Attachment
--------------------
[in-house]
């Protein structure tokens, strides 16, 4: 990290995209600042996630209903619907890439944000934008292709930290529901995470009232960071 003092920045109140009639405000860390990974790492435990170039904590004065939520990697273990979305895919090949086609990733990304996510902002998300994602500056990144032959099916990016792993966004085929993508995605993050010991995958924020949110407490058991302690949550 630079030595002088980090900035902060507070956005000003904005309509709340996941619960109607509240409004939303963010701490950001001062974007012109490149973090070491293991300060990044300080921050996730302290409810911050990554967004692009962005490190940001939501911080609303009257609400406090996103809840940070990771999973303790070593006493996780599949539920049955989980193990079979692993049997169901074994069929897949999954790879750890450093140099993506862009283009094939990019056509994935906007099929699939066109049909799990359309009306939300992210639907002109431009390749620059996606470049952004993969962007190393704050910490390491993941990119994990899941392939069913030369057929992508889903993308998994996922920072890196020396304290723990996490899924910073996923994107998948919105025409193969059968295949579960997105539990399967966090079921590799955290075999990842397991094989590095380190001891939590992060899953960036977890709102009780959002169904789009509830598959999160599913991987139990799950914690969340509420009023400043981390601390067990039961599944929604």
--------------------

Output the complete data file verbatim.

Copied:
[in-house]
């Protein structure tokens, strides 16, 4: 990290995209600042996630209903619907890439944000934008292709930290529901995470009232960071 003092920045109140009639405000860390990974790492435990170039904590004065939520990697273990979305895919090949086609990733990304996510902002998300994602500056990144032959099916990016792993966004085929993508995605993050010991995958924020949110407490058991302690949550 630079030595002088980090900035902060507070956005000003904005309509709340996941619960109607509240409004939303963010701490950001001062974007012109490149973090070491293991300060990044300080921050996730302290409810911050990554967004692009962005490190940001939501911080609303009257609400406090996103809840940070990771999973303790070593006493996780599949539920049955989980193990079979692993049997169901074994069929897949999954790879750890450093140099993506862009283009094939990019056509994935906007099929699939066109049909799990359309009306939300992210639907002109431009390749620059996606470049952004993969962007190393704050910490390491993941990119994990899941392939069913030369057929992508889903993308998994996922920072890196020396304290723990996490899924910073996923994107998948919105025409193969059968295949579960997105539990399967966090079921590799955290075999990842397991094989590095380190001891939590992060899953960036977890709102009780959002169904789009509830598959999160599913991987139990799950914690969340509420009023400043981390601390067990039961599944929604």